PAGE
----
Adobo is not adobo. The Spanish have an ‘adobar‘ (where the word means ‘marinade’) in which meat is submerged in paprika, oregano, salt, garlic, and vinegar to preserve it prior to cooking. In the Philippines, most of the ingredients are swapped out for vinegar, soy sauce, garlic, bay leaves, and black pepper. The marinated meat is then stewed relatively slowly and served on a bed of fluffy rice to absorb all the excess cooking liquor.
Vinegar-based marinading is popular in warm climates as a means of preserving fresh meat for a day or so prior to cooking.
The Filipinos adopted the Spanish term ‘adobo‘ after invasion/colonisation in the 16th Century, and adobo is now considered to be the unofficial national dish of the Philippines, although the Filipinos were sticking meat and fish in vinegar long before the Spanish rocked up and liked the look of the women.
The recipe given here for chicken adobo (adobong manok) is one that I freestyle when I want to treat a guest, It is quite brilliant.
- For the marinade:
- 1 chicken, jointed Chinese-style by a crazy woman with a cleaver
- 20 black peppercorns, lightly crushed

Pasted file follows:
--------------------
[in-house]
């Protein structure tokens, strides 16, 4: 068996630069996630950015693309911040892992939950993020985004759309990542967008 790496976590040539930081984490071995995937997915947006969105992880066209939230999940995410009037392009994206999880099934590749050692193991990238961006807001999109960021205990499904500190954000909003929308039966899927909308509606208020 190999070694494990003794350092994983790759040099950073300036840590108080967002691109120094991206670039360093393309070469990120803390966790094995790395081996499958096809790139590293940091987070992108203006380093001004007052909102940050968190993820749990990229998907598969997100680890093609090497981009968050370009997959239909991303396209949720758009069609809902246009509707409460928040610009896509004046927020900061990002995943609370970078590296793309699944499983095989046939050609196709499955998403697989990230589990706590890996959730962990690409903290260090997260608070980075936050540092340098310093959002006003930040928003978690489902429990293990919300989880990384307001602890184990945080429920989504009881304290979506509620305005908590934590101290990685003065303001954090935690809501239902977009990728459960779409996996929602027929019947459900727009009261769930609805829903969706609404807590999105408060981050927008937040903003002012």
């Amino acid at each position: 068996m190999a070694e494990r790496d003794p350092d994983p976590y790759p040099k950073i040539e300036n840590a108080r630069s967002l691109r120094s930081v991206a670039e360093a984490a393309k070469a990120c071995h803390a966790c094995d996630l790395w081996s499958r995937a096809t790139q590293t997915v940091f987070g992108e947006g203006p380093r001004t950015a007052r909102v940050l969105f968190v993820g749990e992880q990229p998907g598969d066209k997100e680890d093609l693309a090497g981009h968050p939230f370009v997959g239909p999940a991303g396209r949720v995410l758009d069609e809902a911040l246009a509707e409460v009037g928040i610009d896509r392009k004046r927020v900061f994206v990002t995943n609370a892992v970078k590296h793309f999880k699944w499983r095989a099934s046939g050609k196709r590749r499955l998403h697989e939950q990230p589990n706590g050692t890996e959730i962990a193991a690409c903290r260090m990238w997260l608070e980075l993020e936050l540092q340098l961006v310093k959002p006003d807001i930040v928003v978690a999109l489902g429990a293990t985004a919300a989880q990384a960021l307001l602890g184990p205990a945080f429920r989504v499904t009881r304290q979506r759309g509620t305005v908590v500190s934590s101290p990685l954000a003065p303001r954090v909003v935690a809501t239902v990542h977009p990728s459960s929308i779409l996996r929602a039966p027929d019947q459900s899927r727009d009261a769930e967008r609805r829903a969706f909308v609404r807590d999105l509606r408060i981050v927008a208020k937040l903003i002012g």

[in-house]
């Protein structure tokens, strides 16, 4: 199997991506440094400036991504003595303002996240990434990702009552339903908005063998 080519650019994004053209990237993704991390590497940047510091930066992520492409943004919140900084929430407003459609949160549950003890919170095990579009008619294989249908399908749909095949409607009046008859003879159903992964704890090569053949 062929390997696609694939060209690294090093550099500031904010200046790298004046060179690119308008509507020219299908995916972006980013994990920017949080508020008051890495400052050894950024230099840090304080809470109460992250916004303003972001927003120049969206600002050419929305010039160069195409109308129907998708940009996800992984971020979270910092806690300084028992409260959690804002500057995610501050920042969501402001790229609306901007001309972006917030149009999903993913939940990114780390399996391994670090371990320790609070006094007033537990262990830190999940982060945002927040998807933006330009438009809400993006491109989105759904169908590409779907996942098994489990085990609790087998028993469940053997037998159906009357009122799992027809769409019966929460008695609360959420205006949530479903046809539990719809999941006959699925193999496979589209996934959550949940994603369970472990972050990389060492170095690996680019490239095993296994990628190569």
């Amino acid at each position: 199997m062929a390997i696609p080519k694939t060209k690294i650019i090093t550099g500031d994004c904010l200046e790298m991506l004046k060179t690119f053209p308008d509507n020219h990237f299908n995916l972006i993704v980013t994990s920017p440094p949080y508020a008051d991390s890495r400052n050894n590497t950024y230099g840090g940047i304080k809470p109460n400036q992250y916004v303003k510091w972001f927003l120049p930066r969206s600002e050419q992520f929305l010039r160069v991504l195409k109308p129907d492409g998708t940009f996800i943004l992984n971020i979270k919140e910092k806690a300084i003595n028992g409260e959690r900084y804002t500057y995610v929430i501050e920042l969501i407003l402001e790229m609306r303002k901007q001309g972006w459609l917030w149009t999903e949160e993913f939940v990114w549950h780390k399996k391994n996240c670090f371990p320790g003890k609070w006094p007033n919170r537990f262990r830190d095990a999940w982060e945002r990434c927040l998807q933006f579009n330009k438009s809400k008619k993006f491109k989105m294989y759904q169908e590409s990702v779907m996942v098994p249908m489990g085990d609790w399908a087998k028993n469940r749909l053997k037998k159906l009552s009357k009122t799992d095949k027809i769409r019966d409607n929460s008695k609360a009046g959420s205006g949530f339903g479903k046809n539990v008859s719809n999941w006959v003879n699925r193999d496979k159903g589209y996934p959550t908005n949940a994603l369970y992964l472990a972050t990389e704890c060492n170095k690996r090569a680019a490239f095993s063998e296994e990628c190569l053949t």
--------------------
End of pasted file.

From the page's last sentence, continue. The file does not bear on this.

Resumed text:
- 1 whole garlic, smashed, peeled and sliced
- 1 tbsp Oriental cane vinegar (e.g. Datu Puti sukang maasim)
- 60ml soy sauce
- 2 bay leaves
- Pinch sea salt (the soy sauce provides a lot of saltiness)
- To cook:
- 1 tbsp neutral oil
- 1 onion, sliced (see notes)
Mix all the marinade ingredients in a bowl and refrigerate overnight.
Heat oil in a large pan. Add the contents of the marinade bowl along with a splash of water. Bring the dish to a boil, reduce the heat, and simmer uncovered, for about 25 mins until chicken is cooked. Throw in the onion last minute to heat through
Discard the bay, and serve the chicken with the cooking sauce spooned over. Eat with your fingers.
Common variants put the onion in the marinade and cook it with the chicken. The bay is immovable.